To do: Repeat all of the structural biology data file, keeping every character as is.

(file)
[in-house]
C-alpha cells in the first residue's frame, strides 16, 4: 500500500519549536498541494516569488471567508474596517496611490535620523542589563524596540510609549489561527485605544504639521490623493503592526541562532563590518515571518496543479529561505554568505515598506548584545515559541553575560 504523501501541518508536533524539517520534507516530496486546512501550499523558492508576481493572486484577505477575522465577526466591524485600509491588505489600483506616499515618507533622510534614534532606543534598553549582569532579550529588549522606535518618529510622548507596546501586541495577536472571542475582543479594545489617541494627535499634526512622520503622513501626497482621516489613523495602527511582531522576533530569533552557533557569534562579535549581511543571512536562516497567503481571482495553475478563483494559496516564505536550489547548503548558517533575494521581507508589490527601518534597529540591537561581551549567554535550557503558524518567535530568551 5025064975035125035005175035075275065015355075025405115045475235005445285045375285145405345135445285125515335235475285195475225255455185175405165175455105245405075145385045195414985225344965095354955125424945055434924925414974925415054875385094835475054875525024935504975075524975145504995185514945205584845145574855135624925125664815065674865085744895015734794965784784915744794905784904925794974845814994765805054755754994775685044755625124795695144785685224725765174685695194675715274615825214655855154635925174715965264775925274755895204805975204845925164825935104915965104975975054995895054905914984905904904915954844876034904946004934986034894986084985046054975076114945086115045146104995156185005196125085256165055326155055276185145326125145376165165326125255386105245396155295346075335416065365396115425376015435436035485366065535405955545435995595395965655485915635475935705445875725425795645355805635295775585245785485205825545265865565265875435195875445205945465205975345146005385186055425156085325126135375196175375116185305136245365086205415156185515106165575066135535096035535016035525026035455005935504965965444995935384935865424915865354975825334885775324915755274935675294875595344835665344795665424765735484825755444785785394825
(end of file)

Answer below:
[in-house]
C-alpha cells in the first residue's frame, strides 16, 4: 500500500519549536498541494516569488471567508474596517496611490535620523542589563524596540510609549489561527485605544504639521490623493503592526541562532563590518515571518496543479529561505554568505515598506548584545515559541553575560 504523501501541518508536533524539517520534507516530496486546512501550499523558492508576481493572486484577505477575522465577526466591524485600509491588505489600483506616499515618507533622510534614534532606543534598553549582569532579550529588549522606535518618529510622548507596546501586541495577536472571542475582543479594545489617541494627535499634526512622520503622513501626497482621516489613523495602527511582531522576533530569533552557533557569534562579535549581511543571512536562516497567503481571482495553475478563483494559496516564505536550489547548503548558517533575494521581507508589490527601518534597529540591537561581551549567554535550557503558524518567535530568551 5025064975035125035005175035075275065015355075025405115045475235005445285045375285145405345135445285125515335235475285195475225255455185175405165175455105245405075145385045195414985225344965095354955125424945055434924925414974925415054875385094835475054875525024935504975075524975145504995185514945205584845145574855135624925125664815065674865085744895015734794965784784915744794905784904925794974845814994765805054755754994775685044755625124795695144785685224725765174685695194675715274615825214655855154635925174715965264775925274755895204805975204845925164825935104915965104975975054995895054905914984905904904915954844876034904946004934986034894986084985046054975076114945086115045146104995156185005196125085256165055326155055276185145326125145376165165326125255386105245396155295346075335416065365396115425376015435436035485366065535405955545435995595395965655485915635475935705445875725425795645355805635295775585245785485205825545265865565265875435195875445205945465205975345146005385186055425156085325126135375196175375116185305136245365086205415156185515106165575066135535096035535016035525026035455005935504965965444995935384935865424915865354975825334885775324915755274935675294875595344835665344795665424765735484825755444785785394825